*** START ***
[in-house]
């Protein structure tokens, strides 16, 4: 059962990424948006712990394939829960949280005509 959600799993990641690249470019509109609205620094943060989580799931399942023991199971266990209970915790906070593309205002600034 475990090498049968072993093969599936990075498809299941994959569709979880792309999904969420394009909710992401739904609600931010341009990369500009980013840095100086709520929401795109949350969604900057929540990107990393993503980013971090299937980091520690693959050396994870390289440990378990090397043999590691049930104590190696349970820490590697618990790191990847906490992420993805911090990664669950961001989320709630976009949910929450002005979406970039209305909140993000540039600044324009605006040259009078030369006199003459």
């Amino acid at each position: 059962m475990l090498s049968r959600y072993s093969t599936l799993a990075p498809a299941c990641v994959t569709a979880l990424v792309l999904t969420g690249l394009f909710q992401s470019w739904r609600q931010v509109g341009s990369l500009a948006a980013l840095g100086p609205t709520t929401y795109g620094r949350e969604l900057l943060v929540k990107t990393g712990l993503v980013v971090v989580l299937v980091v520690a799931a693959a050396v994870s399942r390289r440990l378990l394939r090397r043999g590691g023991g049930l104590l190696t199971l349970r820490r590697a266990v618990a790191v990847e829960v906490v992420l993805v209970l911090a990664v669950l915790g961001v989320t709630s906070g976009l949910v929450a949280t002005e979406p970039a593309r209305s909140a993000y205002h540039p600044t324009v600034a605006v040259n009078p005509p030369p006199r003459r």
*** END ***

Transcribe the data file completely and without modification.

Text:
[in-house]
């Protein structure tokens, strides 16, 4: 059962990424948006712990394939829960949280005509 959600799993990641690249470019509109609205620094943060989580799931399942023991199971266990209970915790906070593309205002600034 475990090498049968072993093969599936990075498809299941994959569709979880792309999904969420394009909710992401739904609600931010341009990369500009980013840095100086709520929401795109949350969604900057929540990107990393993503980013971090299937980091520690693959050396994870390289440990378990090397043999590691049930104590190696349970820490590697618990790191990847906490992420993805911090990664669950961001989320709630976009949910929450002005979406970039209305909140993000540039600044324009605006040259009078030369006199003459």
């Amino acid at each position: 059962m475990l090498s049968r959600y072993s093969t599936l799993a990075p498809a299941c990641v994959t569709a979880l990424v792309l999904t969420g690249l394009f909710q992401s470019w739904r609600q931010v509109g341009s990369l500009a948006a980013l840095g100086p609205t709520t929401y795109g620094r949350e969604l900057l943060v929540k990107t990393g712990l993503v980013v971090v989580l299937v980091v520690a799931a693959a050396v994870s399942r390289r440990l378990l394939r090397r043999g590691g023991g049930l104590l190696t199971l349970r820490r590697a266990v618990a790191v990847e829960v906490v992420l993805v209970l911090a990664v669950l915790g961001v989320t709630s906070g976009l949910v929450a949280t002005e979406p970039a593309r209305s909140a993000y205002h540039p600044t324009v600034a605006v040259n009078p005509p030369p006199r003459r």